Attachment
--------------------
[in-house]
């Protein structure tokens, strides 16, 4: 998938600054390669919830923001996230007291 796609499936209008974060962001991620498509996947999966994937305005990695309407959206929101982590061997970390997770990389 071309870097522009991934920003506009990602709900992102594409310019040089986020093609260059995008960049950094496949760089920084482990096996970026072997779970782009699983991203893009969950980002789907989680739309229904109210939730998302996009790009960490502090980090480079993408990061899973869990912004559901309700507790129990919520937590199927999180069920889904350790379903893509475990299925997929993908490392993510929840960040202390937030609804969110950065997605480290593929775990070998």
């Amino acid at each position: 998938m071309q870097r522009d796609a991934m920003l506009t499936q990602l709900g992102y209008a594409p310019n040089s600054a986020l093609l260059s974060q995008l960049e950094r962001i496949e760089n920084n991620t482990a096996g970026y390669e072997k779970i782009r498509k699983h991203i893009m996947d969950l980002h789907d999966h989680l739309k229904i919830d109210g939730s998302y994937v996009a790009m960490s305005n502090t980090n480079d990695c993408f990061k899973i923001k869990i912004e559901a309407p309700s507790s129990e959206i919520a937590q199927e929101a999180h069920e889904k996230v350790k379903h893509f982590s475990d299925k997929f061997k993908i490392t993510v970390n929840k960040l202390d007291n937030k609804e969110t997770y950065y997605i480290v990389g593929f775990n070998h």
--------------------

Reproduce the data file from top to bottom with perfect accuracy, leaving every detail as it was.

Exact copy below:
[in-house]
């Protein structure tokens, strides 16, 4: 998938600054390669919830923001996230007291 796609499936209008974060962001991620498509996947999966994937305005990695309407959206929101982590061997970390997770990389 071309870097522009991934920003506009990602709900992102594409310019040089986020093609260059995008960049950094496949760089920084482990096996970026072997779970782009699983991203893009969950980002789907989680739309229904109210939730998302996009790009960490502090980090480079993408990061899973869990912004559901309700507790129990919520937590199927999180069920889904350790379903893509475990299925997929993908490392993510929840960040202390937030609804969110950065997605480290593929775990070998």
């Amino acid at each position: 998938m071309q870097r522009d796609a991934m920003l506009t499936q990602l709900g992102y209008a594409p310019n040089s600054a986020l093609l260059s974060q995008l960049e950094r962001i496949e760089n920084n991620t482990a096996g970026y390669e072997k779970i782009r498509k699983h991203i893009m996947d969950l980002h789907d999966h989680l739309k229904i919830d109210g939730s998302y994937v996009a790009m960490s305005n502090t980090n480079d990695c993408f990061k899973i923001k869990i912004e559901a309407p309700s507790s129990e959206i919520a937590q199927e929101a999180h069920e889904k996230v350790k379903h893509f982590s475990d299925k997929f061997k993908i490392t993510v970390n929840k960040l202390d007291n937030k609804e969110t997770y950065y997605i480290v990389g593929f775990n070998h």